14 Feb 03
according to Table 7. The total required flexible pavement thickness for this example is 11 in.
using Figure 9. It is assumed that a subbase will not be used and the base course is capable of
producing an 80 CBR design strength. Using this information, the minimum surface and base
course thicknesses are determined from Table 8 as 2.0 and 4.0 in., respectively. Thus, the design
unreinforced pavement cross section is 2.0 in. of asphalt concrete (AC) and 9.0 in. of an 80 CBR
base course over the 8 CBR subgrade. To determine the total thickness requirements for a
geogrid-reinforced flexible pavement, Figure 8 is used. For this example, the equivalent
reinforced pavement thickness is 6.5 in. using Figure 8. Using the minimum layer thickness
values in Table 8, the reinforced flexible pavement cross section would consist of 2.0 in. of AC
and 4.5 in. of an 80 CBR base course over a 8 CBR subgrade. The net reduction in aggregate
thickness requirements based upon the inclusion of the geogrid reinforcement is 4.5 in. of
aggregate, a 50 percent reduction in required aggregate thickness. A life cycle cost analysis
should be performed to ensure a cost-effective design. Sample specifications for the geogrid are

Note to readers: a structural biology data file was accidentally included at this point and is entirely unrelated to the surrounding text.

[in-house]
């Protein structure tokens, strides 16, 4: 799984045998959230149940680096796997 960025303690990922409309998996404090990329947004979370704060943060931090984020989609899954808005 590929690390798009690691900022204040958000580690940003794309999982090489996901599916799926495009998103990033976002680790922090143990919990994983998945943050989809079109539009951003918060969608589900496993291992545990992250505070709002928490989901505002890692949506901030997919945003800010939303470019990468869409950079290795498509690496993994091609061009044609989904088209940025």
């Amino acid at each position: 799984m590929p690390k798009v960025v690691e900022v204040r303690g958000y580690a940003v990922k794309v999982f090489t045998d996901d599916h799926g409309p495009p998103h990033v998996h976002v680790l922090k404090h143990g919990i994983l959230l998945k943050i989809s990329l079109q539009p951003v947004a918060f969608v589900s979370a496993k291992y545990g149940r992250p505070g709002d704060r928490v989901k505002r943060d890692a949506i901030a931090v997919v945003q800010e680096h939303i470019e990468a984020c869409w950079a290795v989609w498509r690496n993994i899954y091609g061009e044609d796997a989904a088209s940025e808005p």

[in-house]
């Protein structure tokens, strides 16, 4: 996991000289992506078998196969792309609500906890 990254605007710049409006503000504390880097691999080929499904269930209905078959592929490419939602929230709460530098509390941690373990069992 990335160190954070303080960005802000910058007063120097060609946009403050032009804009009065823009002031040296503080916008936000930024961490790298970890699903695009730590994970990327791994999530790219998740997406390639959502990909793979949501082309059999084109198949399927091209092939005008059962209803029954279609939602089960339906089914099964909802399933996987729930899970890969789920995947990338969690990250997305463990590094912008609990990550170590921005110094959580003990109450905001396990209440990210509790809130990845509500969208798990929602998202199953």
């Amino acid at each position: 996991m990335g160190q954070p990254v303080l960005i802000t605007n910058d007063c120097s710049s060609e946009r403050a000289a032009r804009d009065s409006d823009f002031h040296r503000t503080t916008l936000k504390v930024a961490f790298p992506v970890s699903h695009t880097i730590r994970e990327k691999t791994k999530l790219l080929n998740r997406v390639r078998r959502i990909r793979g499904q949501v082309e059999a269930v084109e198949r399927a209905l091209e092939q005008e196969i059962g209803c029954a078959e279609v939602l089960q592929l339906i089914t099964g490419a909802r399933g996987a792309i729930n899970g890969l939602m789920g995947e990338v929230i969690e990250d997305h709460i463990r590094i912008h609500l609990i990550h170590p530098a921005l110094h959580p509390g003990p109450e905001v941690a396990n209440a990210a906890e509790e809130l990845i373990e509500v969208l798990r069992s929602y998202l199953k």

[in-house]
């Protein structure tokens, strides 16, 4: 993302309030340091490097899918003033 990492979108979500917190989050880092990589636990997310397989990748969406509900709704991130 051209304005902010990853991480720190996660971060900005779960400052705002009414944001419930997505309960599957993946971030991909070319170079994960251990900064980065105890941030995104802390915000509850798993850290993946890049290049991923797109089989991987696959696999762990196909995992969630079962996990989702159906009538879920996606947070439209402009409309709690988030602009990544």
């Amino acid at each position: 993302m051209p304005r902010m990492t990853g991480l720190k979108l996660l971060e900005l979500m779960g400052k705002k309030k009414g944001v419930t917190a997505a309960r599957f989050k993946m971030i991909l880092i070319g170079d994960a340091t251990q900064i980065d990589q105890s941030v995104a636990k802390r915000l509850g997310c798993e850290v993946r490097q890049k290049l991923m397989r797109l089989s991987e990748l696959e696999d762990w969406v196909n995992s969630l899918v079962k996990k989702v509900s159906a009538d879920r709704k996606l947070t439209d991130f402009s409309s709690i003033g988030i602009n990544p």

provided in Table 3.
Design Subgrade CBR = 8
(Based on measured values.)
Applicability: Geogrid Should Be Considered
(Section 3.1 and Table 6)
Road Class: E
Traffic Category: IV
Design Index (DI) = 4
Unreinforced Total Pavement Thickness = 11 in.
Reinforced Total Pavement Thickness = 6.5 in.
Minimum AC Thickness = 2.0 inches
Minimum Base Course Thickness = 4.0 inches
Design Base Course Thickness: tunreinforced = 9.0 in.
treinforced = 4.5 in.
Description: Determine the reinforced design of a flexible pavement for an area located on a
sandy subgrade in Saudi Arabia. Estimates of the potential traffic for a 5-year design include
approximately 75,000 passes of heavily loaded tandem-axle trucks, approximately 4 percent of
the total expected traffic. A site investigation revealed that the design subgrade strength is
Solution: The design subgrade CBR is 4. A geosynthetic applicability assessment based upon
the design subgrade CBR indicates that a geogrid may be a cost-effective alternative. A
geotextile for separation is not warranted since the subgrade is a sand material unless prior
experience has indicated separation problems. The design vehicle is identified as 75,000 passes
of a tandem-axle truck, which composes approximately 4 percent of the estimated traffic. The
location of the road indicates that the road will be in flat terrain. It is further assumed that the
road will lie in an open area rather than in a base camp and that two-lane traffic will be required.
A design hourly volume (DHV) of traffic can be estimated as less than 100 based upon the total
vehicle volume of 1,875,000 vehicles over a 5-year design life. Thus, the design road is a
Class E road according to TM 5-822-2. Since the traffic includes 4 percent trucks with at least
3 axles, the traffic category is Category IV according to TM 5-822-5, Chapter 3. For a Class E
road with a Traffic Category of IV, the required design index (DI) is 4 according to Table 7. The